Google Summer of Code’16 with Oppia

- 6 mins

Every year, Google invites open source projects from various organizations so that students across the globe can contribute to them as a part of Google Summer of Code program. I was fortunate enough to be a part of GSoC-16 under the organization Oppia. Before I go on and detail my journey, let me tell you something about myself: I am Avijit Gupta, a Computer Science undergraduate who loves to contribute to Open Source. I primarily like to work on Frontend related technologies.

My journey with Oppia began as a contributor within the first few days after the announcement of selected organizations in GSoC this year.

About the Project:

Oppia is a community of learners and teachers to help anyone learn anything they want in an effective and enjoyable way. Being a community based on education, it’s absolutely important that the quality of content is not compromised at any cost. Content being the primary focus leads us all to believe that content creators play a pivotal role in the learning pipeline. The learning experience can be better enhanced with improvements in the so-called “explorations” (lessons) created. To accomplish this, the creator must be made aware of the current state of his/her exploration(s), so that each step forward is towards the improvement of the quality of content.

The project “Creator Dashboard” aimed at implementing a dashboard that allows lesson creators to see common statistics like total plays, average rating, common student misconceptions, and student-submitted feedback for the lessons they own – and to make it easy for creators to take action on this information.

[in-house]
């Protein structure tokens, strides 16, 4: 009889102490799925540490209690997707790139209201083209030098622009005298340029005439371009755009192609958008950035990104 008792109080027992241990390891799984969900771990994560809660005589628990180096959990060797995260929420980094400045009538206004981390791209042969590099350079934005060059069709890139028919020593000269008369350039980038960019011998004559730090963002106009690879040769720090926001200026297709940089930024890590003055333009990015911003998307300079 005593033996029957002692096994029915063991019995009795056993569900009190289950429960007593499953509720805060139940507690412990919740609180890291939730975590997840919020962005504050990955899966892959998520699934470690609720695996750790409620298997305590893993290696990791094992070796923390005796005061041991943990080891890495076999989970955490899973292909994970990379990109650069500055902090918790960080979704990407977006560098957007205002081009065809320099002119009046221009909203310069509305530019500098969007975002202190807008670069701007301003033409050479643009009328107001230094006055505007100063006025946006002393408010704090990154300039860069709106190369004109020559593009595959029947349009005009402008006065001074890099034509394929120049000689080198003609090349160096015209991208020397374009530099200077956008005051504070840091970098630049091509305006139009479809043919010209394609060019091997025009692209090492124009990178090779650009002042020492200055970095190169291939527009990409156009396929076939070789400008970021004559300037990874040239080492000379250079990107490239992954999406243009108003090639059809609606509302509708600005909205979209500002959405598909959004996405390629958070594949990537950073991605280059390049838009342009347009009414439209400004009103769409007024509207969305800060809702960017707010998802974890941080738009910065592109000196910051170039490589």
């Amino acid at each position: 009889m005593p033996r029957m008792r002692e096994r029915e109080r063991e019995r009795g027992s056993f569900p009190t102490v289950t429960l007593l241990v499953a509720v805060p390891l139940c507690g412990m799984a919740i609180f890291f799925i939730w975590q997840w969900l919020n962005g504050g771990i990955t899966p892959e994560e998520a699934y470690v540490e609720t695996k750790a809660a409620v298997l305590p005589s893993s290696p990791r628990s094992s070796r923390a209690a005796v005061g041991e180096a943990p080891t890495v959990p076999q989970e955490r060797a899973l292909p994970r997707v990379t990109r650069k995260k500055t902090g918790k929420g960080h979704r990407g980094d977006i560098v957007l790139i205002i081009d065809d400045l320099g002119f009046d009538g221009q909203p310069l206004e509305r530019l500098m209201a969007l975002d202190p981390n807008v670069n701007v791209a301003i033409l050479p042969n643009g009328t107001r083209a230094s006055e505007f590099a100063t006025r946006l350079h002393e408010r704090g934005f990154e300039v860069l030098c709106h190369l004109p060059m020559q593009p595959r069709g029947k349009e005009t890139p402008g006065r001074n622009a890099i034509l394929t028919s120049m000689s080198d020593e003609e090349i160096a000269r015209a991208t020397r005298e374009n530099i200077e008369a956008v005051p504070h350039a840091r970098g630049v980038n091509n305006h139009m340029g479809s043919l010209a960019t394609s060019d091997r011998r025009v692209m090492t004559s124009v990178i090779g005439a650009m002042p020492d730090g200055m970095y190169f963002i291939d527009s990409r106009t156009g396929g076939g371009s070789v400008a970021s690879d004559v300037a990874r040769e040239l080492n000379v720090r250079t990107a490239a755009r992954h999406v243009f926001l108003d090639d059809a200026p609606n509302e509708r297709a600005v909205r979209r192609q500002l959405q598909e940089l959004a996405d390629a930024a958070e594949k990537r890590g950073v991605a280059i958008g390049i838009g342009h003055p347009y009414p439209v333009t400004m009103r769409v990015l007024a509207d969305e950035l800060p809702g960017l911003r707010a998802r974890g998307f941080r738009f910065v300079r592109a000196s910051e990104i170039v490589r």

Revamping the existing “Creator Dashboard” aimed at implementing a dashboard with the following goals:

  1. Allow lesson creators to see common statistics like total plays, average rating, common student misconceptions, and student-submitted feedback for the lessons they own – and to make it easy for creators to take action on this information.

  2. Prioritize the explorations in the dashboard which need action, decided on the basis of different parameters like number of new feedback and number of unresolved answers.

Final Work:

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The new dashboard page allows creators to view their explorations in either the default view as shown above (card view) or in a tabular format (list view). Users can switch to the list view to see a more informative version of the dashboard.

The statistics shown in the top white row are values calculated across all the explorations of a user. In the default card view, explorations may be clicked on to open up a dropdown which provides statistics for that exploration. However, if the exploration is private then the user will be taken directly to the editor. The explorations can be sorted using the select dropdown and even by clicking on the table headers in the list view. In order to ease the process of popularizing the content created, there are options in the dashboard to share explorations on popular social media platforms like Google+, Facebook, and Twitter. Lastly, to provide an equally appealing experience for the users browsing the dashboard through mobile devices, care was taken to ensure the new dashboard be almost as well equipped as it’s desktop version. Here’s how it looks on smaller screens:

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Weekly progress logs:

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Conclusions:

To conclude, I would like to thank Google for enabling students to participate in open source development through GSoC, the whole of Oppia community for accepting my project proposal and letting me embark on this fantastic adventure, and most importantly my mentors - Sean Lip, Xinyu Wu and Allan Zhou for being there to help me.

Well, during this 3 months of GSoC, I learn a lot. I did the best that I could do with my knowledge and help from the community. And though I can say that most of my work is concluded, there’s still a PR left unmerged, a few ongoing PRs involving work unrelated to GSoC and some more code I’ve promised to write. And I’m happy to do that!


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